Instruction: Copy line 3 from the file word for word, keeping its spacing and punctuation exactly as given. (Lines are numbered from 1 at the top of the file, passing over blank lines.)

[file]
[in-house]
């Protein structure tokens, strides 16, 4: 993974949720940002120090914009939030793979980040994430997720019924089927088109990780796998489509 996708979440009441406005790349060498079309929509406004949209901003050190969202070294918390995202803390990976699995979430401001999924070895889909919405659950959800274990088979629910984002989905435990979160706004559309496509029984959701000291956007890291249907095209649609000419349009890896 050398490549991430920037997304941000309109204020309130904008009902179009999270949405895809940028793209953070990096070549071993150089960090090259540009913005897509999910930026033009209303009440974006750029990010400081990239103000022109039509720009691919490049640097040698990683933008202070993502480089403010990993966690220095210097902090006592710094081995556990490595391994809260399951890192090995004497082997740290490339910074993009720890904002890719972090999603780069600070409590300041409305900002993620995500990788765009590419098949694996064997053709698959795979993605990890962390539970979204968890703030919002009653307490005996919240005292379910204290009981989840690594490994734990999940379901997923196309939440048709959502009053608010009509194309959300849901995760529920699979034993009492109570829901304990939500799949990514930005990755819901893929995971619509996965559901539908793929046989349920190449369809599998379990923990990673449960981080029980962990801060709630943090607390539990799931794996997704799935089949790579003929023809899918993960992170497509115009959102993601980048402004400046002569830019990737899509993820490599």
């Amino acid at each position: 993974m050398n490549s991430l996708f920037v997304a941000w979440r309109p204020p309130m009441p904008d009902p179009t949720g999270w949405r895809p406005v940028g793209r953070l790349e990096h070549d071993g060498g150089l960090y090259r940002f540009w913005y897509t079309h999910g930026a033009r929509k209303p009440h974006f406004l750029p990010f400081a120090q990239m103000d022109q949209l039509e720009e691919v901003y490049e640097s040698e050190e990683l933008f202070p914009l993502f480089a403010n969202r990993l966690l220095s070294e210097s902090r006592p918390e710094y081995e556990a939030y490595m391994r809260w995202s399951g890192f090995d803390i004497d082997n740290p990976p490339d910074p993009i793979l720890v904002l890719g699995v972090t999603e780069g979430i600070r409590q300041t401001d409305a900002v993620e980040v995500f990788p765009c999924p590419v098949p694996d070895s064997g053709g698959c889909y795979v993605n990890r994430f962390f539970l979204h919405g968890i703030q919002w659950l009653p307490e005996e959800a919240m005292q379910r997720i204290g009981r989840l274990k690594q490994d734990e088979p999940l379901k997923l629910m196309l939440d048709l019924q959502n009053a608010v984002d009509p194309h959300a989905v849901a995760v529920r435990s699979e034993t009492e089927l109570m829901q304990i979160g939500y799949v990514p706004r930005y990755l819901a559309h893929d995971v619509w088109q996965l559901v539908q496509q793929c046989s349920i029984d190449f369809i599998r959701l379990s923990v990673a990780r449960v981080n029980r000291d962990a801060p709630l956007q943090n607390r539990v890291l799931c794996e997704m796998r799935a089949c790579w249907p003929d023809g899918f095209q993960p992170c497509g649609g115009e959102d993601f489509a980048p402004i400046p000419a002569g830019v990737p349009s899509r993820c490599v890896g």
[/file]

């Amino acid at each position: 993974m050398n490549s991430l996708f920037v997304a941000w979440r309109p204020p309130m009441p904008d009902p179009t949720g999270w949405r895809p406005v940028g793209r953070l790349e990096h070549d071993g060498g150089l960090y090259r940002f540009w913005y897509t079309h999910g930026a033009r929509k209303p009440h974006f406004l750029p990010f400081a120090q990239m103000d022109q949209l039509e720009e691919v901003y490049e640097s040698e050190e990683l933008f202070p914009l993502f480089a403010n969202r990993l966690l220095s070294e210097s902090r006592p918390e710094y081995e556990a939030y490595m391994r809260w995202s399951g890192f090995d803390i004497d082997n740290p990976p490339d910074p993009i793979l720890v904002l890719g699995v972090t999603e780069g979430i600070r409590q300041t401001d409305a900002v993620e980040v995500f990788p765009c999924p590419v098949p694996d070895s064997g053709g698959c889909y795979v993605n990890r994430f962390f539970l979204h919405g968890i703030q919002w659950l009653p307490e005996e959800a919240m005292q379910r997720i204290g009981r989840l274990k690594q490994d734990e088979p999940l379901k997923l629910m196309l939440d048709l019924q959502n009053a608010v984002d009509p194309h959300a989905v849901a995760v529920r435990s699979e034993t009492e089927l109570m829901q304990i979160g939500y799949v990514p706004r930005y990755l819901a559309h893929d995971v619509w088109q996965l559901v539908q496509q793929c046989s349920i029984d190449f369809i599998r959701l379990s923990v990673a990780r449960v981080n029980r000291d962990a801060p709630l956007q943090n607390r539990v890291l799931c794996e997704m796998r799935a089949c790579w249907p003929d023809g899918f095209q993960p992170c497509g649609g115009e959102d993601f489509a980048p402004i400046p000419a002569g830019v990737p349009s899509r993820c490599v890896g």